Sea to School program puts local seafood on students’ trays

Boston Bay is known to have some of the freshest Atlantic Ocean seafood, featured proudly on local restaurant menus. For the first time, area schools are also now incorporating that famous and readily available resource into their cafeterias.

Working with local fishermen and distributors, Massachusetts schools have been at the forefront of using locally sourced species of fish in school menus. Two Martha’s Vineyard schools started one of the nation’s first “Catch of the Day” themes this past December. West Tisbury Elementary has offered choices like fish chowder, homemade fishcakes and fish tacos as some of its recent Friday menu options. The program has started to spread across the country, bringing a “Stream to Plate” program into Alaskan cafeterias as well. The Bristol Bay Borough School District in Naknek (AK) has incorporated local wild Alaskan pollock (pictured above) to their Friday school menus.

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West Tisbury School (MA) served pollock chowder with local potatoes as a “Catch of the Day” option.

West Tisbury Cafeteria Director Jenny Devivo, who spearheaded the new local food intuitive in her school, explained that students learn where, when, how and by whom the fish are caught, adding another level to the educational component of the program.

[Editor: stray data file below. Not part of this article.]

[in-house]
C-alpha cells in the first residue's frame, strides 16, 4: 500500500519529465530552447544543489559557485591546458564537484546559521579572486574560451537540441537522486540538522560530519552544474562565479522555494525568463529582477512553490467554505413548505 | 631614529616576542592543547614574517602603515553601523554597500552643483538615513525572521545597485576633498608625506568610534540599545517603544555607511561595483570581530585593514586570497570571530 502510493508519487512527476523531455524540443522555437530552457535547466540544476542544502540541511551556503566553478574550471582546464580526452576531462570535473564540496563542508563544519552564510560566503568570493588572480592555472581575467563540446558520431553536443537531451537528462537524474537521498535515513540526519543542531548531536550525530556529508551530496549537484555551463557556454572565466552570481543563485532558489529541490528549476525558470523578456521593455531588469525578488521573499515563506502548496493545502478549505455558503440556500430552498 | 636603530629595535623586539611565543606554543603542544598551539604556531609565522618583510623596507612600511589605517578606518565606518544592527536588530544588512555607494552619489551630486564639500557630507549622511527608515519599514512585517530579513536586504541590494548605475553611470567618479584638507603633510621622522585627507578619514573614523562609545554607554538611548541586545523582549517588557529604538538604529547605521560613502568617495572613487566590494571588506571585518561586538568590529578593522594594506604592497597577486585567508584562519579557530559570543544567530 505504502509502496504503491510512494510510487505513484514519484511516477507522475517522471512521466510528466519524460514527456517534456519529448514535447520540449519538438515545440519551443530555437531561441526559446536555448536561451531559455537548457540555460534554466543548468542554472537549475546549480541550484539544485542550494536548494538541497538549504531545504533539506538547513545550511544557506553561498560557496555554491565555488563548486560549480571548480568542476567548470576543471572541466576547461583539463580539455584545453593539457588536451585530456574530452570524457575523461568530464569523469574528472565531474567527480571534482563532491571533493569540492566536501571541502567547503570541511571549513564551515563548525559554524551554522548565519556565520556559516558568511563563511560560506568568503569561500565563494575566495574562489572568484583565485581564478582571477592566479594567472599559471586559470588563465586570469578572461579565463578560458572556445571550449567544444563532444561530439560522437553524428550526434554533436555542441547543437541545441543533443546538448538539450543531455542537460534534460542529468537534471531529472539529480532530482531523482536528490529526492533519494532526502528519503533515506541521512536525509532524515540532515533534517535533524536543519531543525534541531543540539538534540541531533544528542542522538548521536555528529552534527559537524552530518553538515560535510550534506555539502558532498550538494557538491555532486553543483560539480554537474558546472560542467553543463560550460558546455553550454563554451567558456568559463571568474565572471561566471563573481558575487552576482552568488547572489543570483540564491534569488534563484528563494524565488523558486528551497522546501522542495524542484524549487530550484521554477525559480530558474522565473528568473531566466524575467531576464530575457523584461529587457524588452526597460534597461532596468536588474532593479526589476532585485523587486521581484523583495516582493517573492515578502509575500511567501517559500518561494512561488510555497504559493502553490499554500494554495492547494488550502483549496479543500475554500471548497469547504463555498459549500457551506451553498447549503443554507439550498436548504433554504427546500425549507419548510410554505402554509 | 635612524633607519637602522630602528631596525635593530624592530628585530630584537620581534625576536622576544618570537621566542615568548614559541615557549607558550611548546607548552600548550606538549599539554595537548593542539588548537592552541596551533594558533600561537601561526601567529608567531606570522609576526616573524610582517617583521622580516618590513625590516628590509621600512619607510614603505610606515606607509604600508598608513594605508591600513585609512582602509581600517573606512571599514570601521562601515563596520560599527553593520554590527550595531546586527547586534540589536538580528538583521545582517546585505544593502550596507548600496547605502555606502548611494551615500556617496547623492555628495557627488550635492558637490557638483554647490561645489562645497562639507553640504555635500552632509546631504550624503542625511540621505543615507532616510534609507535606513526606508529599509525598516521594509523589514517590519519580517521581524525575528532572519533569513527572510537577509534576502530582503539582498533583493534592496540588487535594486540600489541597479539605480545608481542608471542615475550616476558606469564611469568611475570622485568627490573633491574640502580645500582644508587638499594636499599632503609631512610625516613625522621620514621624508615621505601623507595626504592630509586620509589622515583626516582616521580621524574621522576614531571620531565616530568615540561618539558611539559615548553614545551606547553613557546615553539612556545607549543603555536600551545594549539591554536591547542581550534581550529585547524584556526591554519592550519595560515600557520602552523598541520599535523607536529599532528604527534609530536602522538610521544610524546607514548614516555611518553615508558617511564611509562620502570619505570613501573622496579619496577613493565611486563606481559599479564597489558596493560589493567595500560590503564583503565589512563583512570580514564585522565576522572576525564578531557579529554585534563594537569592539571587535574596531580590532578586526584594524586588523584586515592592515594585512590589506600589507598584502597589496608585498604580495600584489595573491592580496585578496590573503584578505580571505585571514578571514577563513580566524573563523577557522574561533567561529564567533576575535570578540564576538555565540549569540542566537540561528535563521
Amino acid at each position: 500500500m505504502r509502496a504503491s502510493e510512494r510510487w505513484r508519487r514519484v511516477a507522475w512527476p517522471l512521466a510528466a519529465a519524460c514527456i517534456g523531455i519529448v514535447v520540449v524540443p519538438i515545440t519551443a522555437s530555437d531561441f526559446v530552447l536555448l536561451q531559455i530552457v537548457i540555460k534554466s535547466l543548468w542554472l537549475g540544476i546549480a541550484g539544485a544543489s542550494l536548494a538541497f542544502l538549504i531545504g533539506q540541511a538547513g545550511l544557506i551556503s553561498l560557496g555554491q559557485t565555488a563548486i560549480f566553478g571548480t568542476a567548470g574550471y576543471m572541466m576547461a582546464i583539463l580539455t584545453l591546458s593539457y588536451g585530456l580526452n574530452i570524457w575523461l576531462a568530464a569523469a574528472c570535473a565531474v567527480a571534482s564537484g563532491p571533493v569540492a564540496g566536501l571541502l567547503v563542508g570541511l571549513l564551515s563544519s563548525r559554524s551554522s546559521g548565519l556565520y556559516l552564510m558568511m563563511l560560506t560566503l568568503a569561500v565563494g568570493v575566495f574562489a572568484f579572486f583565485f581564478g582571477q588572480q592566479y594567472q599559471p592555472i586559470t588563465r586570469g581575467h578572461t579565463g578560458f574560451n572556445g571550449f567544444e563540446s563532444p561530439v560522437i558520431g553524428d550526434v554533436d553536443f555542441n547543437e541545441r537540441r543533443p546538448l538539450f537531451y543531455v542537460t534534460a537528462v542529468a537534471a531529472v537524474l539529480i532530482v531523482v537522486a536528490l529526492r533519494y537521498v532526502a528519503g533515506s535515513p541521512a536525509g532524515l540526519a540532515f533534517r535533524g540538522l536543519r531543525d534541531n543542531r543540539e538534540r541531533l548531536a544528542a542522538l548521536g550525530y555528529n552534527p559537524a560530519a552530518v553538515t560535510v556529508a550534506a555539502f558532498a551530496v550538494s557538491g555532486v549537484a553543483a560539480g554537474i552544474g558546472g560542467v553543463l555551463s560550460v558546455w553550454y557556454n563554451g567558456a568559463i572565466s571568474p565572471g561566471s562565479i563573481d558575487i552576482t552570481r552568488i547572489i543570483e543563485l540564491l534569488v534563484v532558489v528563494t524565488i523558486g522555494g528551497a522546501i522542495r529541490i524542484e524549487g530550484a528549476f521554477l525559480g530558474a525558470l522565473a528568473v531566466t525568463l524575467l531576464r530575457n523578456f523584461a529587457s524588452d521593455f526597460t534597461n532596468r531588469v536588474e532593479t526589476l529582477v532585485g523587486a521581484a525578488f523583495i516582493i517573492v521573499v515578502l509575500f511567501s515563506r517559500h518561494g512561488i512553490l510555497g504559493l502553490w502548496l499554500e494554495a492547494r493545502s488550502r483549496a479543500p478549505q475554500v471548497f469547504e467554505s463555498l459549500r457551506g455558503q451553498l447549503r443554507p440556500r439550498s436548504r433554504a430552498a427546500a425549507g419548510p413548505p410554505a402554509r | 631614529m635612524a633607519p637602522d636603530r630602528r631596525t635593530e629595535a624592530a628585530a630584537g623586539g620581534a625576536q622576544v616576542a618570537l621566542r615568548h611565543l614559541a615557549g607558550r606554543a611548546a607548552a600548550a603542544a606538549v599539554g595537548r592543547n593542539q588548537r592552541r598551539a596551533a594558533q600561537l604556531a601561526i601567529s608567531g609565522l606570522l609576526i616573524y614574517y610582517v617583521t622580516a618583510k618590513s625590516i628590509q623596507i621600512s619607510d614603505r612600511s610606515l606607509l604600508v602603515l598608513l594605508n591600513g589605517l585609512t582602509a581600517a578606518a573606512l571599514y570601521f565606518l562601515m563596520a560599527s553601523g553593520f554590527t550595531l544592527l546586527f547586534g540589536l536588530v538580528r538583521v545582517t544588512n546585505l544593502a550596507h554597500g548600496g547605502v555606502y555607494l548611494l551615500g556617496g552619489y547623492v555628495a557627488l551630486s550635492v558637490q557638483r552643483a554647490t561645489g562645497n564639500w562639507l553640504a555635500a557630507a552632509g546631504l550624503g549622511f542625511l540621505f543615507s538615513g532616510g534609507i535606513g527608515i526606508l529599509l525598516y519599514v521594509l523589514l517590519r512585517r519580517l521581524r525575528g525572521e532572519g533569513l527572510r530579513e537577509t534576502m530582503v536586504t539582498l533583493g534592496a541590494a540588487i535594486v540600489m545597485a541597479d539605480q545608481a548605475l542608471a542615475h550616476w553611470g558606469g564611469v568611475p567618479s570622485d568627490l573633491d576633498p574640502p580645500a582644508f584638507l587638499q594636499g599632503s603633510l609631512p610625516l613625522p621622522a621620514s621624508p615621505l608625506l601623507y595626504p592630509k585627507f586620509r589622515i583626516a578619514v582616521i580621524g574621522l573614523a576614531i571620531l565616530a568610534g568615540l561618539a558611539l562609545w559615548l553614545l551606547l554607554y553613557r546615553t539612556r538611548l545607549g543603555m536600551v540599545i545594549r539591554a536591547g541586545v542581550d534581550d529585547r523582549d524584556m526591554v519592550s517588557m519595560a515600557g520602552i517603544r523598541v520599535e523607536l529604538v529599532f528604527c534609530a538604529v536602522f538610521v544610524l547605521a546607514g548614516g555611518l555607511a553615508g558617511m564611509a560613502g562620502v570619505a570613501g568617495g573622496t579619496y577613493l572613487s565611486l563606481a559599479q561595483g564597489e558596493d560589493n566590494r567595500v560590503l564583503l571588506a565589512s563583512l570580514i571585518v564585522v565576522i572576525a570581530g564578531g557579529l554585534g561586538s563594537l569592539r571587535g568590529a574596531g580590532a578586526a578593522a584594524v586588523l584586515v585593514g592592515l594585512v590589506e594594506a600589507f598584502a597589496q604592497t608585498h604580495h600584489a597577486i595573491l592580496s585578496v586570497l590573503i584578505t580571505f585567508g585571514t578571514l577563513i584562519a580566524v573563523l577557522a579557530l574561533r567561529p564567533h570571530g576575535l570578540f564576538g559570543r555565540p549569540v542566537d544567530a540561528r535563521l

West Tisbury School (MA) served pollack chowder with local potatoes as part of “Catch of the Day.”

After attending the Massachusetts Farm and Sea to School conference, where about 400 people discussed various ways to increase access to healthy and locally sourced food at schools, Devivo brought the trend to her school. While many districts are adopting Farm to School programs in the country, allowing students the opportunity to see where their meat, fruits and vegetables come from, this program pays homage to the “fruits” of the ocean.

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Gloucester Public Schools (MA) serve up freshly caught local New England Sole on their menu.

Devivo works the owner of a distribution company that employs over 350 local and 1,000 regional fishermen. She said in addition to his technology and freshness, she was impressed by how the company also promotes sustainable fishing practices. “That sort of transparency allows students to learn the importance of knowing where the food they’re eating comes from,” she said.

Other schools, like those in the Gloucester Public School District, say that underutilized and locally abundant species of fish, such as Acadian Redfish and New England Sole, are an affordable way to provide healthy options, costing schools about 75 cents per serving.

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